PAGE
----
Credit: Image: University of Basel, Department of Physics
Scientists at the University of Basel have found a way to change the spatial arrangement of bipyridine molecules on a surface. These potential components of dye-sensitized solar cells (DSSC) form complexes with metals and thereby alter their chemical conformation. The results of this interdisciplinary collaboration between chemists and physicists from Basel were recently published in the scientific journal ACS Omega.
The way in which the dye absorbs sunlight is anchored to the semiconductor that plays a crucial role in the effectiveness of these solar cells. However, the anchoring of the dyes on nickel oxide surfaces – which are particularly suitable for tandem dye-sensitized cells (DSSC) – is not yet sufficiently understood.
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Video Courtesy – “CSI goessolar“
Binding on surfaces
Over the course of interdisciplinary collaboration, scientists from the Swiss Nanoscience Institute and the Departments of Physics and Chemistry at the University of Basel investigated how single bipyridine molecules bind to nickel oxide and gold surfaces.
Bipyridine crystals served as an anchor molecule for dye-sensitized cells on a semiconductor surface. This anchor binds the metal complexes, which in turn can then be used to bind the various dyes.
With the aid of scanning probe microscopes, the investigation determined that initially, the bipyridine molecules bind flat to the surface in their trans-configuration. The addition of iron atoms and an increase in temperature cause a rotation around a carbon atom in the bipyridine molecule and thus leads to the formation of the cis configuration.
“The chemical composition of the cis and trans configuration is the same, but their spatial arrangement is very different. “The change in configuration can be clearly distinguished on the basis of scanning probe microscope measurements,” confirms experimental physicist Professor Ernst Meyer.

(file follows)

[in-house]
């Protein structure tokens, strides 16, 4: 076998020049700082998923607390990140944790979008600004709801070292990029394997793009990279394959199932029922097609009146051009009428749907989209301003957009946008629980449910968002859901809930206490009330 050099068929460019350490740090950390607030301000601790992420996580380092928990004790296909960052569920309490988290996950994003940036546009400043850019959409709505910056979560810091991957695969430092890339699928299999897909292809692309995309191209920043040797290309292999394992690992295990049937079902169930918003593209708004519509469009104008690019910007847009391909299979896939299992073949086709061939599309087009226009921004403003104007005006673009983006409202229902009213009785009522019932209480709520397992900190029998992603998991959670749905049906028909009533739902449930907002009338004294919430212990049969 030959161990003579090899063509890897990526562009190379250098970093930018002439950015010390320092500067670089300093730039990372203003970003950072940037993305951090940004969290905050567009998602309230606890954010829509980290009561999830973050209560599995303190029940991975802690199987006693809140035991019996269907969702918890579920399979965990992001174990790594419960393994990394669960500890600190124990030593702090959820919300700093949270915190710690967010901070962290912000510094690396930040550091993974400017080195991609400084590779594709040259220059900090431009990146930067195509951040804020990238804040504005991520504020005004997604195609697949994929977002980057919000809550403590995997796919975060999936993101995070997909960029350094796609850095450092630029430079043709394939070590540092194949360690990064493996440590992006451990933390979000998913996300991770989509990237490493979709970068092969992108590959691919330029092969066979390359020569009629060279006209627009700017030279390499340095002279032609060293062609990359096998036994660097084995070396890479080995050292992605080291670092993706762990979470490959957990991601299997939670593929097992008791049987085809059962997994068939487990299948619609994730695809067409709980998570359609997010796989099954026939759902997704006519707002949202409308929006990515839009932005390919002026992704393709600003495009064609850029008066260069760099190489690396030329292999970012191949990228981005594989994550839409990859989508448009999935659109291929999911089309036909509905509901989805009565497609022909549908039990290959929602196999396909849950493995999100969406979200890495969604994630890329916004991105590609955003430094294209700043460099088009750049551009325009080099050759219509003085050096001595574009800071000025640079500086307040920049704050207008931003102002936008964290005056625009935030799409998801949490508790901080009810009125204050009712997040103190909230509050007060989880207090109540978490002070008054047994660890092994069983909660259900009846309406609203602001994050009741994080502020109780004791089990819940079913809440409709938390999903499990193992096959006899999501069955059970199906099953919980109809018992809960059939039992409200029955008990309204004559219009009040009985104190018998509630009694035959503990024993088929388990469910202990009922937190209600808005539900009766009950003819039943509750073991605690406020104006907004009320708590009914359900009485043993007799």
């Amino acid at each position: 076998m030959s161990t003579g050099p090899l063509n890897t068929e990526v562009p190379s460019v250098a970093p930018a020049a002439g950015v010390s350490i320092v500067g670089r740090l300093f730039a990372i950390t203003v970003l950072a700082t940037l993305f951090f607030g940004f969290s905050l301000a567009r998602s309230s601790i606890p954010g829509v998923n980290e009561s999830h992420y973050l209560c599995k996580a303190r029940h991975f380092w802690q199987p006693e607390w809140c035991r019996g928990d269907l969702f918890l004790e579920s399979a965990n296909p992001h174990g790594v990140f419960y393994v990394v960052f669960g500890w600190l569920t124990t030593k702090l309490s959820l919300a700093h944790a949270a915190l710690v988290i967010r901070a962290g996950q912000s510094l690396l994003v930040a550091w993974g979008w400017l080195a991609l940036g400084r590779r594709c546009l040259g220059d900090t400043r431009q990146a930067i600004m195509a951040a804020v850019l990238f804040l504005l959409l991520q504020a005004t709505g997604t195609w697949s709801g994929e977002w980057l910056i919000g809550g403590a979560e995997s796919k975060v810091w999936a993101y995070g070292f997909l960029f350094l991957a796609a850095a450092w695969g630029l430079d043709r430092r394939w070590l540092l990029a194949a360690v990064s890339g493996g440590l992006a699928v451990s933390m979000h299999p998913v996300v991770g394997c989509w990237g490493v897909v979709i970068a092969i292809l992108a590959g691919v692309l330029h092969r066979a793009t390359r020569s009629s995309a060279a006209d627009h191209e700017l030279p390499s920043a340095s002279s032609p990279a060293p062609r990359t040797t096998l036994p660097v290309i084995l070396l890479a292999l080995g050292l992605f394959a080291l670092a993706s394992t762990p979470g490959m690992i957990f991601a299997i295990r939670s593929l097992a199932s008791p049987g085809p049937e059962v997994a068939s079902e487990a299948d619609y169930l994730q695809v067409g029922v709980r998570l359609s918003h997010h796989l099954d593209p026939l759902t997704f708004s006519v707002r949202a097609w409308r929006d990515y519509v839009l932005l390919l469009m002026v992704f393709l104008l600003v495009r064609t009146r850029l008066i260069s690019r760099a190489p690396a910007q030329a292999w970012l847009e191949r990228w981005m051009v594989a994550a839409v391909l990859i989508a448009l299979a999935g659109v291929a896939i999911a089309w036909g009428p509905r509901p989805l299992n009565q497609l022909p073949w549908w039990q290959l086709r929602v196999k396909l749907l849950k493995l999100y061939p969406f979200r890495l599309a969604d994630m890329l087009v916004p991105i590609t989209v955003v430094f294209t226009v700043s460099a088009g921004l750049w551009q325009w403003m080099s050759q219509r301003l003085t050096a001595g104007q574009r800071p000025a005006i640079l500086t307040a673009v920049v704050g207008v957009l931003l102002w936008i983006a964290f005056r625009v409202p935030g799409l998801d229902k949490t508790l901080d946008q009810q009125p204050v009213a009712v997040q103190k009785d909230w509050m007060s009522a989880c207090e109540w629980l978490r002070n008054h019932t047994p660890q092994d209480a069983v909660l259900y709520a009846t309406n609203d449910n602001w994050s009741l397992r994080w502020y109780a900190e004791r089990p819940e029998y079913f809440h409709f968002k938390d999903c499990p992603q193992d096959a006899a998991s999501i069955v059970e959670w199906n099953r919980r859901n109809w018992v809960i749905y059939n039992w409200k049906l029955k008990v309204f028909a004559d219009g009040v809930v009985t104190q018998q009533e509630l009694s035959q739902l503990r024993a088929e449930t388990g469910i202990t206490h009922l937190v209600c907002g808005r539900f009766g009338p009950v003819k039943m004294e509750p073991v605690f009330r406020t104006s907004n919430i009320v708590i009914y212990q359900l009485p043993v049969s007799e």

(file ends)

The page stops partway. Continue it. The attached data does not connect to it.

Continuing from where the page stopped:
The configuration of the bipyridine molecule is changed by binding an iron atom (brown). The chemical composition of the molecules is the same, but their spatial arrangement and chemical properties are very different.
(Image: University of Basel, Department of Physics)
Metal complexes in a modified configuration
This change in spatial arrangement is the result of the formation of a metal complex, as confirmed by the scientists through their examination of the bipyridine on a gold surface.
During the preparation of the dye-sensitized solar cells, these reactions take place in a solution. However, the examination of individual molecules and their behavior is only possible with the use of scanning probe microscopes in a vacuum.
“This study allowed us to observe for the first time how molecules that are firmly bound to a surface change their configuration,” summarizes Meyer. “This enables us to better understand how anchor molecules behave on nickel oxide surfaces.”
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Video Courtesy – “Neal Abrams“
Reference – 10.1021/acsomega.8b01792